Ventilated-rain-screen facade systems keep moisture issues under breathable wraps
When 2 Columbus Circle, renovated by Allied Works Architecture’s Brad Cloepfil for the Museum of Arts & Design in New York, opens next month, one thing will be irrefutable. Its luminous terra-cotta-tile skin is engineered to protect the core from any weather the city may suffer.
One component of a complex, ventilated-rain-screen facade called Terrart by the German manufacturer NBK, a division of Hunter Douglas, the glazed clay ceramic skin is shiplapped and suspended over (not adhered to) the substructure, which is protected by a moisture barrier via a clip system. This allows air to flow through, preventing moisture buildup. Moreover, the overlapping configuration, along with gaskets behind the vertical joints and balanced air pressure, avert water from entering the cavity. “It’s a very forgiving system,” says NBK North America Director of Sales Bud Streff. “You’re never trapping moisture. Plus, there are no sealant joints. So maintenance is low.”
As for the terra-cotta itself, Streff claims it has excellent color retention. It is very hard, with a water absorption of 4 percent or less, and virtually graffiti-resistant. NBK North America, Marblehead, Mass. www.nbkusa.com
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While NBK’s Terrart has been available in this country for seven years, the firm’s parent company, Hunter Douglas, has only recently launched its reputable QuadroClad Façades brand west of the Atlantic.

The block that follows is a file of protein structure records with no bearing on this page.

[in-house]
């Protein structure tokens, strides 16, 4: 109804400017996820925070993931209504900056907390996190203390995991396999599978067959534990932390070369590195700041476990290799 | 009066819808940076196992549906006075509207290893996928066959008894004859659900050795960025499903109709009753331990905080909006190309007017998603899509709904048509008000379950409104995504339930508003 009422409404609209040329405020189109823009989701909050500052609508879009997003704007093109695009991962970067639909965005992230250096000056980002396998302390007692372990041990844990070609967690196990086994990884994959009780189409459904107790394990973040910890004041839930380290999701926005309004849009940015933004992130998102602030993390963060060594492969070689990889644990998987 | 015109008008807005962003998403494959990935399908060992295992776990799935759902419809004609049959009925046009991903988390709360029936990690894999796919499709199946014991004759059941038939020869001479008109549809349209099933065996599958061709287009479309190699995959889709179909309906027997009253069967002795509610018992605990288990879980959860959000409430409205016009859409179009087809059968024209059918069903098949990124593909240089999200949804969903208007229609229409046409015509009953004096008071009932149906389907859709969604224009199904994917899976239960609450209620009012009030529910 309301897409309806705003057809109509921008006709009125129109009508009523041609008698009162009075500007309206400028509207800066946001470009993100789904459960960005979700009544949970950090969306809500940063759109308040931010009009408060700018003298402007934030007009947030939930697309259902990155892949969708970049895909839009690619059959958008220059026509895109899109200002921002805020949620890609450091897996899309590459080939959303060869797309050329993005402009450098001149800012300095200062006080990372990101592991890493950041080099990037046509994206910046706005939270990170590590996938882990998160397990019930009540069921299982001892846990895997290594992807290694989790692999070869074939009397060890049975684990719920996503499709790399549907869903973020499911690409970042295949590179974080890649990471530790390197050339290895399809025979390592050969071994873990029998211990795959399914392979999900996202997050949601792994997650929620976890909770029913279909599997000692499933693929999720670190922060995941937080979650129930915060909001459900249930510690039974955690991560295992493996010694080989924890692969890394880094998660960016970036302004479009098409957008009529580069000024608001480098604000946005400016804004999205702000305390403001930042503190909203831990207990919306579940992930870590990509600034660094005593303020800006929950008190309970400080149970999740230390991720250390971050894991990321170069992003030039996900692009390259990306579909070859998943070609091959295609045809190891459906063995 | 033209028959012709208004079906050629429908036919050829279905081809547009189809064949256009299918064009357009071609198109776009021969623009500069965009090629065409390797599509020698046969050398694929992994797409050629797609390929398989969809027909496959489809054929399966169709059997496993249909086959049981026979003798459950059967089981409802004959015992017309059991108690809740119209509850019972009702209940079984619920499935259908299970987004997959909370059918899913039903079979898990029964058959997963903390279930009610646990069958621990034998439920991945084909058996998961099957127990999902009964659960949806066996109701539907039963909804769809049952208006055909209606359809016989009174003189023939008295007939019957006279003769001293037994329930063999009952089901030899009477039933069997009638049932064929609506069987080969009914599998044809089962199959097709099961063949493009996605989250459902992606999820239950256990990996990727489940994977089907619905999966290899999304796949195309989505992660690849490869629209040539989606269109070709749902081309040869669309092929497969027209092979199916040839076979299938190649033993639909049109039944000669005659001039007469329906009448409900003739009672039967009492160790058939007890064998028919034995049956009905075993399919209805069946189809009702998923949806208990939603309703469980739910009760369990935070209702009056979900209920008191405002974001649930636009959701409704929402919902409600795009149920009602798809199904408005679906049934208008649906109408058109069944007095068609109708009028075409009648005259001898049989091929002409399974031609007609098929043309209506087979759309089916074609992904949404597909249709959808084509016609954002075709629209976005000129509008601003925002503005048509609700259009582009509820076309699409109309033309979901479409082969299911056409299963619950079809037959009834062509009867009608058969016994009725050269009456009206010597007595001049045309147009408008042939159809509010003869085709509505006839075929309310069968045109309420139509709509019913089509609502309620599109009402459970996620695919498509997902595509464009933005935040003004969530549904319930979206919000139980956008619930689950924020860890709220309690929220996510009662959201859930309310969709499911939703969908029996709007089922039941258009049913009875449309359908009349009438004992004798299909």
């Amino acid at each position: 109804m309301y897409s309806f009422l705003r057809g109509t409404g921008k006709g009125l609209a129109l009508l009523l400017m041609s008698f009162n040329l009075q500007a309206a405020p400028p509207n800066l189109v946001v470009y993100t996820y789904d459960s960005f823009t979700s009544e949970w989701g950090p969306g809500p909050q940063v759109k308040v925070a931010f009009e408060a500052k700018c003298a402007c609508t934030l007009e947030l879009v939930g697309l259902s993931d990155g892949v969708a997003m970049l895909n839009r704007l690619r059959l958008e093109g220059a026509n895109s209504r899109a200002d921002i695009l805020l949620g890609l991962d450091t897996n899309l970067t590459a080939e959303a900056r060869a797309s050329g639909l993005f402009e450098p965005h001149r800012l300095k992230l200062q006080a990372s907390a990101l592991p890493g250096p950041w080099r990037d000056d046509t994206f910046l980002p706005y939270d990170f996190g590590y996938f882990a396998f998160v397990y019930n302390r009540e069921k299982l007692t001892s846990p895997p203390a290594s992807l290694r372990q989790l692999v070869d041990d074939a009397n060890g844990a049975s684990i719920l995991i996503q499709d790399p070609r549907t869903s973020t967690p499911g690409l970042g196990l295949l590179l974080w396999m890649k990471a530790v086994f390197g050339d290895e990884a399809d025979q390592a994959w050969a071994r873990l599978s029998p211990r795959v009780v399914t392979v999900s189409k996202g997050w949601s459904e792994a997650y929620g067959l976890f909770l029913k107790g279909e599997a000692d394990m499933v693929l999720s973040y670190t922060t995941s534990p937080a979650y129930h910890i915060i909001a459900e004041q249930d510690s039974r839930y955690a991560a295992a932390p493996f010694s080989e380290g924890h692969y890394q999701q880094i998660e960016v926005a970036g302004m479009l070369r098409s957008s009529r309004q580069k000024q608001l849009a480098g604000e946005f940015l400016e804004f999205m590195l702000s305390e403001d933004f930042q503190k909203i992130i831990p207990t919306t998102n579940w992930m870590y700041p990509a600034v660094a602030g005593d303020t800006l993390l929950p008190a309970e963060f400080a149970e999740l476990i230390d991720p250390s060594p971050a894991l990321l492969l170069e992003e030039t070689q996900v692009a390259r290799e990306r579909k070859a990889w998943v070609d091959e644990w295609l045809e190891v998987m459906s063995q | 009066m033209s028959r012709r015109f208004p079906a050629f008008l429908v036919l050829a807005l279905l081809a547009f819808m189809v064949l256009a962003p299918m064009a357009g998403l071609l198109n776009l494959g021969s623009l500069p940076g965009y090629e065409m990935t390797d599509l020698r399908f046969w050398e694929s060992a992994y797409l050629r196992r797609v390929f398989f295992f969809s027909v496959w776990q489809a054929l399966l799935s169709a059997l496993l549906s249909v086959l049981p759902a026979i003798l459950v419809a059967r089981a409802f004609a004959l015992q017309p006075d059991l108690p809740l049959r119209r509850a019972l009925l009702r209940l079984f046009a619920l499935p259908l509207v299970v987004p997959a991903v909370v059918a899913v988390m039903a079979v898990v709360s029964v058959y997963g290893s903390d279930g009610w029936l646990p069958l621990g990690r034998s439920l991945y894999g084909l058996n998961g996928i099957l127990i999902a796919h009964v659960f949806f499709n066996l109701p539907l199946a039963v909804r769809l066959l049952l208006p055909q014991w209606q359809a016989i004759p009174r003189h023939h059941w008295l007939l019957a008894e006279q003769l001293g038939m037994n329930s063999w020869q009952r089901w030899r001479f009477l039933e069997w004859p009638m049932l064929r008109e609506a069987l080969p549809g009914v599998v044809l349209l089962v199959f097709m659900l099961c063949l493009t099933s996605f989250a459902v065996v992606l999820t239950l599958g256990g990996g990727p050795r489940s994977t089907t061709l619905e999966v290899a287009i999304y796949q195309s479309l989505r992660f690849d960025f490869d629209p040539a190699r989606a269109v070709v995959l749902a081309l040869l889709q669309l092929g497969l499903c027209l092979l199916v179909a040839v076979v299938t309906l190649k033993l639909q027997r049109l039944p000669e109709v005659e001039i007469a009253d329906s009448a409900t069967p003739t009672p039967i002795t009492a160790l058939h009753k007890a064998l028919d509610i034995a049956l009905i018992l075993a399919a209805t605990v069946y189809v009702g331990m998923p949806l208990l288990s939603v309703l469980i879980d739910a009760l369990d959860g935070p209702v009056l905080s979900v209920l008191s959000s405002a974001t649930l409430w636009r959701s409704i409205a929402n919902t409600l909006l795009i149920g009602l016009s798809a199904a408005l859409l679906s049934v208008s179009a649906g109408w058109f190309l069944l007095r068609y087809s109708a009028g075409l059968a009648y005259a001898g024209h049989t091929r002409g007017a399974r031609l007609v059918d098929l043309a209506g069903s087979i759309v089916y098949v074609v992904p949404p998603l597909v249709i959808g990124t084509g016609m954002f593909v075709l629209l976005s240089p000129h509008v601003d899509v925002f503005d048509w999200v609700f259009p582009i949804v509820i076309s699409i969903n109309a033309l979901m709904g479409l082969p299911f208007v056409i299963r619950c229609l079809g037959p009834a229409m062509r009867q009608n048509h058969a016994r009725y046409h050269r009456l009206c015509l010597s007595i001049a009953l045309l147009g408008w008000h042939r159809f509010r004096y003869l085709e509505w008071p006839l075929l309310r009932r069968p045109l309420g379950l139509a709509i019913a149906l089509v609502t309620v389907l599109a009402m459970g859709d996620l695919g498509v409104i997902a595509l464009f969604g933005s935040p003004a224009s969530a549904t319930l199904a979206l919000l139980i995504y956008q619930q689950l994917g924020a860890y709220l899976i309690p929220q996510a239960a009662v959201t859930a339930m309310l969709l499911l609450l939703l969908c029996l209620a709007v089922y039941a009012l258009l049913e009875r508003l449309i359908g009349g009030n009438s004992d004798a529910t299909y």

According to Boyd Goodson, manager of Hunter Douglas Contract Façades division, “Hunter Douglas has been selling rain-screen systems all over the world, except the United States and Canada. It’s been the European way of building for a long time, and we feel it’s the healthier building cavity to have.”
Similar to Terrart, QuadroClad consists of two main components, the panels and substructure, which differ in size and surface material. The large QuadroClad panels come in metal—a combination of lightweight aluminum skins fused to an expanded honeycomb aluminum core; glass, with such options as tinting and fritting; and an exterior-grade resin, specially developed by 3Form and Bayer Material Science. All install on the same substructure, allowing them to be integrated for maximum design flexibility. Hunter Douglas Contract Façades, Salt Lake City, Utah.
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